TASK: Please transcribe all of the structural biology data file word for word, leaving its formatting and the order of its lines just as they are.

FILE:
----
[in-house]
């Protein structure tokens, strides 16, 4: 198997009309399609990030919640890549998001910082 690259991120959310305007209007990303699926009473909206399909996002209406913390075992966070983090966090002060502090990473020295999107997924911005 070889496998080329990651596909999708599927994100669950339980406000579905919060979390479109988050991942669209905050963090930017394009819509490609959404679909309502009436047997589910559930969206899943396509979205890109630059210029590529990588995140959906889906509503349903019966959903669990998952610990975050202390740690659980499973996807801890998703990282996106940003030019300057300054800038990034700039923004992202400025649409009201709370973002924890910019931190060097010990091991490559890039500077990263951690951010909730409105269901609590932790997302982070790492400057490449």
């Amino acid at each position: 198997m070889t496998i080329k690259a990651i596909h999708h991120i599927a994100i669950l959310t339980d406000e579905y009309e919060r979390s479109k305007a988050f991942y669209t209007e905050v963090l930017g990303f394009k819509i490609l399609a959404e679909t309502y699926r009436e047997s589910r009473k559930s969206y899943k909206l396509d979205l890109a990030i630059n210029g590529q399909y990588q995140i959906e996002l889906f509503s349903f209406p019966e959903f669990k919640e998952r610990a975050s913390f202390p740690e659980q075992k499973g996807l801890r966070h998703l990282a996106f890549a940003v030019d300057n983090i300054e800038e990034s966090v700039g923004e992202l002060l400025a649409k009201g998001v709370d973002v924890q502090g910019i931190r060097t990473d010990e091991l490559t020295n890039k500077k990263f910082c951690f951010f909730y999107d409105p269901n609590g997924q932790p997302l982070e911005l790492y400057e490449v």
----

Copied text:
[in-house]
């Protein structure tokens, strides 16, 4: 198997009309399609990030919640890549998001910082 690259991120959310305007209007990303699926009473909206399909996002209406913390075992966070983090966090002060502090990473020295999107997924911005 070889496998080329990651596909999708599927994100669950339980406000579905919060979390479109988050991942669209905050963090930017394009819509490609959404679909309502009436047997589910559930969206899943396509979205890109630059210029590529990588995140959906889906509503349903019966959903669990998952610990975050202390740690659980499973996807801890998703990282996106940003030019300057300054800038990034700039923004992202400025649409009201709370973002924890910019931190060097010990091991490559890039500077990263951690951010909730409105269901609590932790997302982070790492400057490449």
């Amino acid at each position: 198997m070889t496998i080329k690259a990651i596909h999708h991120i599927a994100i669950l959310t339980d406000e579905y009309e919060r979390s479109k305007a988050f991942y669209t209007e905050v963090l930017g990303f394009k819509i490609l399609a959404e679909t309502y699926r009436e047997s589910r009473k559930s969206y899943k909206l396509d979205l890109a990030i630059n210029g590529q399909y990588q995140i959906e996002l889906f509503s349903f209406p019966e959903f669990k919640e998952r610990a975050s913390f202390p740690e659980q075992k499973g996807l801890r966070h998703l990282a996106f890549a940003v030019d300057n983090i300054e800038e990034s966090v700039g923004e992202l002060l400025a649409k009201g998001v709370d973002v924890q502090g910019i931190r060097t990473d010990e091991l490559t020295n890039k500077k990263f910082c951690f951010f909730y999107d409105p269901n609590g997924q932790p997302l982070e911005l790492y400057e490449v």